Everyone has different “periods” in their life and work. Picasso had his blues, Apron Anxiety has her one-pot wonders, and apparently, I am smack in the middle of a beer braising period. I can’t get enough of marinating huge pieces of cheap, fatty meat in vats of beer for 24 hours and then braising them in said marinade for hours on end.
Because I’ve been home resting for a few days, J hit the grocery store during Sunday’s blizzard, clearly after everyone else in the surrounding areas. He called me from the store, and as he recited the bare bones of what was in the store, I brainstormed. One of the only “decent” meat products left was a huge package of pork shoulder. Done and done. And immediately, a plan was born.
But I can’t take full credit for the insanity of this meal. My inspiration, as often these days, came from the glorious beer fridge in our basement, and more directly, from the beautiful wonder that is Founder’s Breakfast Stout. This beer holds a special place in my heart, mainly because it’s just that damn good. Even my friend Rebekah, who is a self-proclaimed “really only wine drinker” digs this beer. (So much so, that she’ll tell you if you’re ever in the same room with both her and the beer.) If you took the best oatmeal stout and the best coffee stout, made them both 10 times better and then married them, you’d have something that still wasn’t as good as this beer. If you have the opportunity, for real? Try it.
For me, this beer has been begging to be cooked with, but just an ordinary chili wouldn’t do for me. Marinating meat in beer does impart the flavor, for sure, but I needed to bring the flavor of this beer to the forefront of the meal. And that, my friends, meant a sauce. A nice, thick, hearty barbecue sauce.
We ate this on small, sweet, slider rolls, but I wound up eating most of it with a fork. Go with your gut.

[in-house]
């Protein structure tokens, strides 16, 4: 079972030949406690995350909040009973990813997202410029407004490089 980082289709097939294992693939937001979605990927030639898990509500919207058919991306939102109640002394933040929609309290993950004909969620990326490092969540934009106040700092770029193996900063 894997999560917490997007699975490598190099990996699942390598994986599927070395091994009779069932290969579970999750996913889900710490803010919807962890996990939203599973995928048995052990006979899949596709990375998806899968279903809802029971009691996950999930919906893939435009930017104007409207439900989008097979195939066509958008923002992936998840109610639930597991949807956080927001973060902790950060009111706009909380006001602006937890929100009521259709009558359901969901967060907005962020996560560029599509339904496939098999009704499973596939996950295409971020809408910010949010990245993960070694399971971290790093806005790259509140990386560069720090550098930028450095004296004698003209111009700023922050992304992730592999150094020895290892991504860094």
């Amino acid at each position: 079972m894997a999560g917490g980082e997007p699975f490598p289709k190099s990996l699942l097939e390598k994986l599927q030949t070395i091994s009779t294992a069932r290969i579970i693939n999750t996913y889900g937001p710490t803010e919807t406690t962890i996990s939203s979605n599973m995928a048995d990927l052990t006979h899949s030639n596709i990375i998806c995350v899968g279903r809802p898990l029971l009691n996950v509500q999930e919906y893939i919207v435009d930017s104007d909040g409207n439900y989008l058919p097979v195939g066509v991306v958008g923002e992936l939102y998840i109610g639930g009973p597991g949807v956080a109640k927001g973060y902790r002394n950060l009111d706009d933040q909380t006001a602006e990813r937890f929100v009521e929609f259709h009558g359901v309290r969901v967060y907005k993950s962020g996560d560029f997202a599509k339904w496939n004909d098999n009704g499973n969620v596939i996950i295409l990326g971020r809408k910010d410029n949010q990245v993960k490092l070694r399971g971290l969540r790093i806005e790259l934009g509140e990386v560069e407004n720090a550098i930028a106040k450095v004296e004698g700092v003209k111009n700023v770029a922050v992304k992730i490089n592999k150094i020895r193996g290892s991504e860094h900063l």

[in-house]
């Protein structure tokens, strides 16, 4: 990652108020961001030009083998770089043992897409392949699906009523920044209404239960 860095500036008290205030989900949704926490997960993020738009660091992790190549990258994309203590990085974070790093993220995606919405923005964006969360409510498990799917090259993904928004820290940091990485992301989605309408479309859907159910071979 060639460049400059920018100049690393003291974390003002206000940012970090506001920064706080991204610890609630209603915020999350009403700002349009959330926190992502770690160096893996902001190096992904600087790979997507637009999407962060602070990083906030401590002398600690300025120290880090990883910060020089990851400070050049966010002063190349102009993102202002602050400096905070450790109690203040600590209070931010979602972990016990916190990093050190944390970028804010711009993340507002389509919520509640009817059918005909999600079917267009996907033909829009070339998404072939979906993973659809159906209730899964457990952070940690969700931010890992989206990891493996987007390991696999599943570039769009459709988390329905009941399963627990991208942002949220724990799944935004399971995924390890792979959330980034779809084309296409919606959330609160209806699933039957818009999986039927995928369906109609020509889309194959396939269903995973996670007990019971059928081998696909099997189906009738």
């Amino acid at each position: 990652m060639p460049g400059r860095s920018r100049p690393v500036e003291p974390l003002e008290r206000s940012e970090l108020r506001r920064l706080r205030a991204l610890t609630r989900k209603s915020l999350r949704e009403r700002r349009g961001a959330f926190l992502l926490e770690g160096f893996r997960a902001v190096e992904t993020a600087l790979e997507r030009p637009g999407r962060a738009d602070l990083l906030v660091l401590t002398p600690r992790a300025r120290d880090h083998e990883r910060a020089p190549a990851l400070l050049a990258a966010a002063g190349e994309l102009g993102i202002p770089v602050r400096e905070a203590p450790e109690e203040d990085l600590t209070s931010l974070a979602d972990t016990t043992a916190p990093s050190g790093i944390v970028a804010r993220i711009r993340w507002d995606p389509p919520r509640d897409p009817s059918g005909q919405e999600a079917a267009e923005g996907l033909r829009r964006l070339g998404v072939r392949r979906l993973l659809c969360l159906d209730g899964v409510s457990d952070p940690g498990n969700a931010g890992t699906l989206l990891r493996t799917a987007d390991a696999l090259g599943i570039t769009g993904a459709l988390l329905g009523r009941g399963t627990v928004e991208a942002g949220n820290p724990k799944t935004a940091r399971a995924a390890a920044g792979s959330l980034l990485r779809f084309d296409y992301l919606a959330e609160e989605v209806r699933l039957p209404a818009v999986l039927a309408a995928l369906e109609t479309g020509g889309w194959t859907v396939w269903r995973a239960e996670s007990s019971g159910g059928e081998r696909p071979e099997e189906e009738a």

So here’s the real trick to making this if you don’t have this phenom of a beer in your grasp. Use your favorite Oatmeal or Coffee Stout. Samuel Smith’s Oatmeal is wonderful, and I love Southern Tier and Bell’s for their Java Stouts. Just taste the beer first, pick out the flavors and notes you want to emphasize and balance, and go for it. For the Breakfast Stout, that meant balancing the bitter with some spice, and adding some sweetness for total domination.
I could literally go on for hours about this particular meal, as I basically did last night while J and I ate. It was one of the rockstar moments for me, which lately I’ve been feeling less and less as I constantly focus on making things perfect…for you! But this was a meal based solely on intuition and love, and it reminded me why I love the two things that are at the forefront of huge importance in my life: beer and food.
This BBQ sauce by the way? I may wind up making 1,000 batches and giving it as gifts. Although that’s a lot of really good beer. The drippings from the braise were so insane that at J’s request, I drained it all into mason jars, saving it for a future chili or stew. Likely soon.
If you’re not a pork lover (ahem, Apron) try this with last week’s beef roast instead. But whatever you do, make it during a snowy day, when you’re dying for your house to smell like wonder and you can’t wait to impress someone.
Especially if that someone is you.
If you have beer-cooking questions, let me know! I’d love to wax poetic for you…